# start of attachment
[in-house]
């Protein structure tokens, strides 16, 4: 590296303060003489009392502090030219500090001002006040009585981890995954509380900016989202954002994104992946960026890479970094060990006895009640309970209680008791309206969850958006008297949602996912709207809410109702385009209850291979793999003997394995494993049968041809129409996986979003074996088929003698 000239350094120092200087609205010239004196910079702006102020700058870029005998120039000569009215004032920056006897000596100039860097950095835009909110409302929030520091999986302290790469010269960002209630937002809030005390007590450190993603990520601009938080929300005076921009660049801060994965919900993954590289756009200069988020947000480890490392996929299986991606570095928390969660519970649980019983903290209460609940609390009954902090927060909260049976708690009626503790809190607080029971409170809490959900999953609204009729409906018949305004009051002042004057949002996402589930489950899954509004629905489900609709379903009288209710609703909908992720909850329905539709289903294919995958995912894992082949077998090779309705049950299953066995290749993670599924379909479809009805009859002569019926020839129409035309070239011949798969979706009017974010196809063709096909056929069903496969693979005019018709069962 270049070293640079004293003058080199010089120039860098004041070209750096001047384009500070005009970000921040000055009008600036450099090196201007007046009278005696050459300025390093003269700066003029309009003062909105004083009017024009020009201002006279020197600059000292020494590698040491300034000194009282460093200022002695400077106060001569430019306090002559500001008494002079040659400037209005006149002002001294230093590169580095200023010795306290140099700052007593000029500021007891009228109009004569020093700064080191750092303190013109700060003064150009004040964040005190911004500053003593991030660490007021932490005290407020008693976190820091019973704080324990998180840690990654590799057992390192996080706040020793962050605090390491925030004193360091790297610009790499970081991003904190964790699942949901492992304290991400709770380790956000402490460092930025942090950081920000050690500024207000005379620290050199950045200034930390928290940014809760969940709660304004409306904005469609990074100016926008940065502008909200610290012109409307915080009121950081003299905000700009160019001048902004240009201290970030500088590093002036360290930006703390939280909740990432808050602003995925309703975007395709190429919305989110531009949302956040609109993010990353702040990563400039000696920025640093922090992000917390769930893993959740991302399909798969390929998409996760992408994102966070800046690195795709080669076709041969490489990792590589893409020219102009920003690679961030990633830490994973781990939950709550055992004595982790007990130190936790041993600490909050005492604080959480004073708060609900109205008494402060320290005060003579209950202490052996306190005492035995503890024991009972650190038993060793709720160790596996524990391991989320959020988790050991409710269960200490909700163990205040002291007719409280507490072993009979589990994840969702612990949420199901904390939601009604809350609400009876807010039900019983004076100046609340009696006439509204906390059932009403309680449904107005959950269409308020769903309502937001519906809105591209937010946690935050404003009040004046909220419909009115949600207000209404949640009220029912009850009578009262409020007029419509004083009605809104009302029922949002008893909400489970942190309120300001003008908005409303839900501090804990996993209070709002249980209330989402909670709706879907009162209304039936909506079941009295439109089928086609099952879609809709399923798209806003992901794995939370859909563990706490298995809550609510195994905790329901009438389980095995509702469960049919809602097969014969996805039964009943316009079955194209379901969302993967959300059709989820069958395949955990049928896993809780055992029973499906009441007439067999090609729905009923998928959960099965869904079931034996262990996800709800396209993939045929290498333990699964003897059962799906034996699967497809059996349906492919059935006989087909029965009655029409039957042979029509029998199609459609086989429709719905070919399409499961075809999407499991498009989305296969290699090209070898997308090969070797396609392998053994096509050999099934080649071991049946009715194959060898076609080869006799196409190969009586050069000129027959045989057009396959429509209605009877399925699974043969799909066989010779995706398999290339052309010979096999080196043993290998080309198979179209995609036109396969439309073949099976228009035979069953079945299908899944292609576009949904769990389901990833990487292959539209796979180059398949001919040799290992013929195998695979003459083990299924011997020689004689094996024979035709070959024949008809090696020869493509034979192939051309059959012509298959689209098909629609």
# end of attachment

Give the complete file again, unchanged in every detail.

[in-house]
């Protein structure tokens, strides 16, 4: 590296303060003489009392502090030219500090001002006040009585981890995954509380900016989202954002994104992946960026890479970094060990006895009640309970209680008791309206969850958006008297949602996912709207809410109702385009209850291979793999003997394995494993049968041809129409996986979003074996088929003698 000239350094120092200087609205010239004196910079702006102020700058870029005998120039000569009215004032920056006897000596100039860097950095835009909110409302929030520091999986302290790469010269960002209630937002809030005390007590450190993603990520601009938080929300005076921009660049801060994965919900993954590289756009200069988020947000480890490392996929299986991606570095928390969660519970649980019983903290209460609940609390009954902090927060909260049976708690009626503790809190607080029971409170809490959900999953609204009729409906018949305004009051002042004057949002996402589930489950899954509004629905489900609709379903009288209710609703909908992720909850329905539709289903294919995958995912894992082949077998090779309705049950299953066995290749993670599924379909479809009805009859002569019926020839129409035309070239011949798969979706009017974010196809063709096909056929069903496969693979005019018709069962 270049070293640079004293003058080199010089120039860098004041070209750096001047384009500070005009970000921040000055009008600036450099090196201007007046009278005696050459300025390093003269700066003029309009003062909105004083009017024009020009201002006279020197600059000292020494590698040491300034000194009282460093200022002695400077106060001569430019306090002559500001008494002079040659400037209005006149002002001294230093590169580095200023010795306290140099700052007593000029500021007891009228109009004569020093700064080191750092303190013109700060003064150009004040964040005190911004500053003593991030660490007021932490005290407020008693976190820091019973704080324990998180840690990654590799057992390192996080706040020793962050605090390491925030004193360091790297610009790499970081991003904190964790699942949901492992304290991400709770380790956000402490460092930025942090950081920000050690500024207000005379620290050199950045200034930390928290940014809760969940709660304004409306904005469609990074100016926008940065502008909200610290012109409307915080009121950081003299905000700009160019001048902004240009201290970030500088590093002036360290930006703390939280909740990432808050602003995925309703975007395709190429919305989110531009949302956040609109993010990353702040990563400039000696920025640093922090992000917390769930893993959740991302399909798969390929998409996760992408994102966070800046690195795709080669076709041969490489990792590589893409020219102009920003690679961030990633830490994973781990939950709550055992004595982790007990130190936790041993600490909050005492604080959480004073708060609900109205008494402060320290005060003579209950202490052996306190005492035995503890024991009972650190038993060793709720160790596996524990391991989320959020988790050991409710269960200490909700163990205040002291007719409280507490072993009979589990994840969702612990949420199901904390939601009604809350609400009876807010039900019983004076100046609340009696006439509204906390059932009403309680449904107005959950269409308020769903309502937001519906809105591209937010946690935050404003009040004046909220419909009115949600207000209404949640009220029912009850009578009262409020007029419509004083009605809104009302029922949002008893909400489970942190309120300001003008908005409303839900501090804990996993209070709002249980209330989402909670709706879907009162209304039936909506079941009295439109089928086609099952879609809709399923798209806003992901794995939370859909563990706490298995809550609510195994905790329901009438389980095995509702469960049919809602097969014969996805039964009943316009079955194209379901969302993967959300059709989820069958395949955990049928896993809780055992029973499906009441007439067999090609729905009923998928959960099965869904079931034996262990996800709800396209993939045929290498333990699964003897059962799906034996699967497809059996349906492919059935006989087909029965009655029409039957042979029509029998199609459609086989429709719905070919399409499961075809999407499991498009989305296969290699090209070898997308090969070797396609392998053994096509050999099934080649071991049946009715194959060898076609080869006799196409190969009586050069000129027959045989057009396959429509209605009877399925699974043969799909066989010779995706398999290339052309010979096999080196043993290998080309198979179209995609036109396969439309073949099976228009035979069953079945299908899944292609576009949904769990389901990833990487292959539209796979180059398949001919040799290992013929195998695979003459083990299924011997020689004689094996024979035709070959024949008809090696020869493509034979192939051309059959012509298959689209098909629609």